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Understanding Other Transaction Authorities (OTAs): History, Purpose, and Applicability

In the world of government contracting, there's a growing buzz around Other Transaction Authorities, or OTAs. These are contracts that are different from the traditional Federal Acquisition Regulation (FAR)-based contracts, and they come with a unique set of rules and advantages.

This blog is a summarized excerpt from a breakout session presented at the 2023 GCP Summit. The presenters were Derek Boyd, Partner at Baker Tilly and DJ Halpus, Senior Manager at Baker Tilly. Their topic: “Unraveling the Mysteries of Other Transaction Authority Proposals”.


A Glimpse into History

OTAs didn't just appear overnight; they have a rich history dating back to the late 1950s during the space race. NASA, created to help the U.S. government catch up to Russia in the space race, played a pivotal role in introducing OTAs. These agreements were instrumental in bringing different companies into the fold and advancing technology, ultimately leading to the U.S. landing on the moon.

The concept of OTAs expanded in the 1980s when the Department of Defense (DOD) and DARPA gained the authority to use them for advanced research. The 1990s saw more agencies adopting OTAs, even for prototypes. In the 2000s, OTAs were extended to include production, and by 2016, their use expanded immensely due to concerns about falling behind technologically, especially in comparison to China.

The Purpose of OTAs

  1. Speed of Contracting: OTAs are known for their agility in contracting. They enable the government to acquire technology and solutions more quickly.
  2. Flexibility: OTAs provide flexibility in contract types, scope of work, and contract structure, allowing contractors more leeway in developing innovative solutions.
  3. Problem Solving: Unlike traditional contracts that focus on what to buy, OTAs center around solving specific problems. They encourage innovative problem-solving approaches.
  4. Inclusivity: OTAs aim to involve a broader defense industrial base, including non-traditional defense contractors and small businesses, fostering innovation and competition.

The Growth of OTAs

The use of OTAs has been on the rise, with significant funding flowing through these agreements:

  • In 2016, OTAs accounted for approximately $1 billion.
  • By 2018, the value had grown to $2.7 billion.
  • In 2019, OTAs reached about $8 billion.
  • In 2020, OTAs doubled in value, largely due to COVID-related spending.

While precise numbers for 2021 and 2022 aren't available, it's clear that OTAs have become a vital component of government contracting.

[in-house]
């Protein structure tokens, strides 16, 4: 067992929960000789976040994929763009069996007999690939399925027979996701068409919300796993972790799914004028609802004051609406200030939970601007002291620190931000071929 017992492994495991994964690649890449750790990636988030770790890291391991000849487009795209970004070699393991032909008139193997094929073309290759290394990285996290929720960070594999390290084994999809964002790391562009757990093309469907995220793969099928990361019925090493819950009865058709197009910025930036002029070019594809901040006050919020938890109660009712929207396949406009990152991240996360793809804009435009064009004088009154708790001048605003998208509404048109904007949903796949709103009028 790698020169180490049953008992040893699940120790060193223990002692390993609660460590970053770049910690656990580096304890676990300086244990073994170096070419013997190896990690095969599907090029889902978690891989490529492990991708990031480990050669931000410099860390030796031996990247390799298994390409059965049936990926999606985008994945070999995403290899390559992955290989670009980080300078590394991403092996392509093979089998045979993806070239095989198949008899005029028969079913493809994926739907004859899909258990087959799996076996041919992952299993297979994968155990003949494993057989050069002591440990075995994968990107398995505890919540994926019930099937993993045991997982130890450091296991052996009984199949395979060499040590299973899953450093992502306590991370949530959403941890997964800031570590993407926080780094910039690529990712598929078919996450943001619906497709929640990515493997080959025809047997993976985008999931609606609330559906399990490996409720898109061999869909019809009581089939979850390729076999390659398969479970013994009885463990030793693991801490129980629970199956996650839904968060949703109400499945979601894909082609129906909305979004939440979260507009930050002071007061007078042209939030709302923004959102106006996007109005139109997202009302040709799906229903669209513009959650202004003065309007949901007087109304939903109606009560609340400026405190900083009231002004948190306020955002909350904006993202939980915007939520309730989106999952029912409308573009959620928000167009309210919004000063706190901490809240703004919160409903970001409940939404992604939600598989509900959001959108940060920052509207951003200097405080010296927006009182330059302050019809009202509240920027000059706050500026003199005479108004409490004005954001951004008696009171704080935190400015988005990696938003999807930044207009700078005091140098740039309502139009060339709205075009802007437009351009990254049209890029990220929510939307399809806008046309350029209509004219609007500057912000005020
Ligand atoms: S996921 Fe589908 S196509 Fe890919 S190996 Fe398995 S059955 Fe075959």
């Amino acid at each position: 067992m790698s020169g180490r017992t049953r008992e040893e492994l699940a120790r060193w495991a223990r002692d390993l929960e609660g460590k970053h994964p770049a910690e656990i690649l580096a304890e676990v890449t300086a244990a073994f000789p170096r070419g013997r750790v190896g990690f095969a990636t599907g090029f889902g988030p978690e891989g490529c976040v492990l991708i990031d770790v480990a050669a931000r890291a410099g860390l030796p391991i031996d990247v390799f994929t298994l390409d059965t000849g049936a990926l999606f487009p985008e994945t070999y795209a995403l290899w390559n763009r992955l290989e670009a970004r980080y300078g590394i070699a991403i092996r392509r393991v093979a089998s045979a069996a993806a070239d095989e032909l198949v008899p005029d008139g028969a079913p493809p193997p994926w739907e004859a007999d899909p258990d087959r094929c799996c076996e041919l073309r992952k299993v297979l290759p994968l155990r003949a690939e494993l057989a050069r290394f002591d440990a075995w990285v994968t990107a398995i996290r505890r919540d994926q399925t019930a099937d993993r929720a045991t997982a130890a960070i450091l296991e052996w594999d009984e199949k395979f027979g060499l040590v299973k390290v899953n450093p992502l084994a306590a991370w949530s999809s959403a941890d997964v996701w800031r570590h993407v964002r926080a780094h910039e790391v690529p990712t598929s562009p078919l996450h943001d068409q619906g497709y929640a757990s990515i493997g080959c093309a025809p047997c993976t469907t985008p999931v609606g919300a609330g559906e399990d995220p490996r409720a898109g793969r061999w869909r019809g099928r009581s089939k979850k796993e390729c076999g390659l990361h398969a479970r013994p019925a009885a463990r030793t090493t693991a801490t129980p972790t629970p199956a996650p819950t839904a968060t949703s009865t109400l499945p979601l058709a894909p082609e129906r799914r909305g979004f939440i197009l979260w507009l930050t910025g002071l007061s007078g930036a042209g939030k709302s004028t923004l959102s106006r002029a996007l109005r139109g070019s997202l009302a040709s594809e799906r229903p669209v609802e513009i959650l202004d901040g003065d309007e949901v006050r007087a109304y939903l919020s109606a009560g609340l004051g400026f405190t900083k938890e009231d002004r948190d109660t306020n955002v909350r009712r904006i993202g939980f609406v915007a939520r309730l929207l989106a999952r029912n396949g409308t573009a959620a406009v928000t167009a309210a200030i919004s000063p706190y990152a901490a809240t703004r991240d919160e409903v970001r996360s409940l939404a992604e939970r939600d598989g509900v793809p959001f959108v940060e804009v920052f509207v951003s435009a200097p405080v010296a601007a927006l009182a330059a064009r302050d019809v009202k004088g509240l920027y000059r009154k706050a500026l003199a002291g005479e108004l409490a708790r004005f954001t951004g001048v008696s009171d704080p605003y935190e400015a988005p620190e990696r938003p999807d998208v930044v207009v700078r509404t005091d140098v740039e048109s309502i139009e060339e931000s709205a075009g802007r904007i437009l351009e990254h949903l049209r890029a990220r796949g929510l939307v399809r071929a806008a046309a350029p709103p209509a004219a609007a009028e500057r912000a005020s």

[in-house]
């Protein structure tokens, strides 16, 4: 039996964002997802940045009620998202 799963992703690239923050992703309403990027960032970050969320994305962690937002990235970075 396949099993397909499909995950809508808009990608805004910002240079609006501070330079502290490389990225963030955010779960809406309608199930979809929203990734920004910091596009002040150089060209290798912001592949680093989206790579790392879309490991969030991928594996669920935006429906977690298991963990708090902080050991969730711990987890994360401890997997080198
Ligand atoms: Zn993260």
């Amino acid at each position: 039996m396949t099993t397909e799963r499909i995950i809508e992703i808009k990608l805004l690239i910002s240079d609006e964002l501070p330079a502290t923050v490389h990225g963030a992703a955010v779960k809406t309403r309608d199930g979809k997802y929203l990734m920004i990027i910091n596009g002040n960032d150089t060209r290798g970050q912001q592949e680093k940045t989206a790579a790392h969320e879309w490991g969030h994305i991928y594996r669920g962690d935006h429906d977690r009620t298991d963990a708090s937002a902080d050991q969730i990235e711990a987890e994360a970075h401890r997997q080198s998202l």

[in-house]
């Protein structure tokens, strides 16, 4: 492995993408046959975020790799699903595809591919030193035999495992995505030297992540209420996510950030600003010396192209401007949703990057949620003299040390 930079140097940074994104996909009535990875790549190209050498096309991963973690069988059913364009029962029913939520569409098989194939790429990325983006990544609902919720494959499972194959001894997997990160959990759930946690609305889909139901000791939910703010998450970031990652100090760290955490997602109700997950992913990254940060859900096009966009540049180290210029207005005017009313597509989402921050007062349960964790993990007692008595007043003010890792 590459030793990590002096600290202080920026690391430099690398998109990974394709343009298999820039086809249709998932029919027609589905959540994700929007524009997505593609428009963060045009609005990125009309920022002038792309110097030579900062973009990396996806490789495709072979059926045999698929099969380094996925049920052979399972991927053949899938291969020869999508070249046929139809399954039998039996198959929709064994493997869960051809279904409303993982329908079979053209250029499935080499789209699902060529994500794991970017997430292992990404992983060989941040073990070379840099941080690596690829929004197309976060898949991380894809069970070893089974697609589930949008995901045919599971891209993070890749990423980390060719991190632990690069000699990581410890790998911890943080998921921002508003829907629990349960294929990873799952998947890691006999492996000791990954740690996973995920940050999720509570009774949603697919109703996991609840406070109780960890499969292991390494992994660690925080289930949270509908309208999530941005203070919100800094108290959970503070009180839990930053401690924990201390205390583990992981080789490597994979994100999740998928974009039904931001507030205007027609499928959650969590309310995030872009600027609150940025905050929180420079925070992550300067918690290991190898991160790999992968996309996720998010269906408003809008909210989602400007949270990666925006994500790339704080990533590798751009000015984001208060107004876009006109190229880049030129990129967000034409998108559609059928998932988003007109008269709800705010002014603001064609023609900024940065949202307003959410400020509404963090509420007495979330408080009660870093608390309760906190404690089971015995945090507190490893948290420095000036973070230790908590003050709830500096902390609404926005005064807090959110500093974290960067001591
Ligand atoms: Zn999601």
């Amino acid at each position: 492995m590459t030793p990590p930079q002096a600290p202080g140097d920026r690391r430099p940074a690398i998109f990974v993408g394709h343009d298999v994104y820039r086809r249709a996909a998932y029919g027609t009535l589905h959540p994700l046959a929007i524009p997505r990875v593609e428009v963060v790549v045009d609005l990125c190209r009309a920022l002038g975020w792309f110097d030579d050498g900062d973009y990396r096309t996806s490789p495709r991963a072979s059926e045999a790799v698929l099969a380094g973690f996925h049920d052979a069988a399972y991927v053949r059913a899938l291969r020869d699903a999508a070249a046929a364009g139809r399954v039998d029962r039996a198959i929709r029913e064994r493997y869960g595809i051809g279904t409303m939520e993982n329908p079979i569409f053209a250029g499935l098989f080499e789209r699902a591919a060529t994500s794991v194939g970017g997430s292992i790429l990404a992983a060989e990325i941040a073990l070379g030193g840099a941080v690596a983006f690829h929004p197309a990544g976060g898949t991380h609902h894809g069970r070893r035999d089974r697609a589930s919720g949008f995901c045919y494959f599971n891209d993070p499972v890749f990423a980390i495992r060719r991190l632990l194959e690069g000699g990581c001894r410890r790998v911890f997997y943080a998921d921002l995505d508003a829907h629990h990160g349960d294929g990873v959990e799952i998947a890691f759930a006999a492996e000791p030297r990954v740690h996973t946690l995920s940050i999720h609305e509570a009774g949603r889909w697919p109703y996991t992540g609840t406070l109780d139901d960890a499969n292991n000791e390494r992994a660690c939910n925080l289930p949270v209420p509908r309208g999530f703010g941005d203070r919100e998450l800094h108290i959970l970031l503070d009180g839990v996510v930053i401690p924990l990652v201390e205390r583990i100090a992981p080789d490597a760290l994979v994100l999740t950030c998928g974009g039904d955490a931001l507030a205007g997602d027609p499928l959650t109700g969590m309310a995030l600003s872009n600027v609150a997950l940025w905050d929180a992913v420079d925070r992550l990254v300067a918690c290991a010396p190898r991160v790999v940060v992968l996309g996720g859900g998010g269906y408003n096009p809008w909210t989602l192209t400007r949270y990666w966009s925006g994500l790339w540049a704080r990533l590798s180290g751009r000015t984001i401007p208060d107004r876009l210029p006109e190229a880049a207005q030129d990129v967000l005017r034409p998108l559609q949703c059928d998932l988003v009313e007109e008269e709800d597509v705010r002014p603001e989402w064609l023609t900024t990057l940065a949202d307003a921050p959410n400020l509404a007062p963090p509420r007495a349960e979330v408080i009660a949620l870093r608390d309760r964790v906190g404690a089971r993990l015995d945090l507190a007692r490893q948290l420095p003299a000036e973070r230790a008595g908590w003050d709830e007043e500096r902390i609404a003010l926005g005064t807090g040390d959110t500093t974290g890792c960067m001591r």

Consortia: The Heart of OTAs

Consortia play a crucial role in OTAs:

  • Consortia often include both traditional and non-traditional defense contractors.
  • They allow multiple organizations to collaborate on solving specific problems.
  • Funding limits are determined by agreements officers, and the significance of participants may vary from one OTA to another.
  • Consortia-based OTAs encourage sourcing and teaming to address complex challenges effectively.

Consortia Management

  • Within OTAs, multiple organizations often collaborate via consortia.
  • A managing firm within the consortia serves as the primary point of contact for agreements, though not contracts.
  • The consortium agreement outlines how tasks and responsibilities are divided among members.
  • Given the complexity of OTAs, effective consortium management is crucial for risk management.

Flexibility in Scope of Work

  • One of the key advantages of OTAs is the flexibility in developing the scope of work.
  • Unlike traditional FAR-based contracts, OTAs allow for collaboration with contractors to define and refine the problem and solution.
  • Contractors may identify problems and propose solutions, fostering innovation.

Regulations and Evolution

  • OTAs were historically governed by U.S. Code 2371 before transitioning to 4021 and 4022.
  • The objectives of OTAs include offering flexibility, resource sharing, and addressing specific problems.
  • OTAs expanded from research to include prototyping and eventually production in the 2000s.
  • Production under OTAs is limited to $100 million, which influences their usage for advanced technology projects.

Key Takeaways

OTAs are gaining prominence in government contracting due to their speed, flexibility, and problem-solving focus. They have a rich history dating back to the space race era and have evolved to become a vital tool in maintaining technological leadership. Consortia-based OTAs are instrumental in bringing together diverse organizations to tackle complex challenges. As the contracting landscape continues to evolve, understanding OTAs and their applicability is essential for both traditional and non-traditional defense contractors. Stay tuned for our future posts, where we'll explore best practices in pre-award and post-award phases of OTAs.


This is just a high-level overview of how the discussion went regarding OTAs at the 2023 GCP Summit. If you’d like to actually be part of the discussion and hear about topics such as this first-hand, start making plans to attend the 2024 GCP Summit in America’s finest city… San Diego, CA!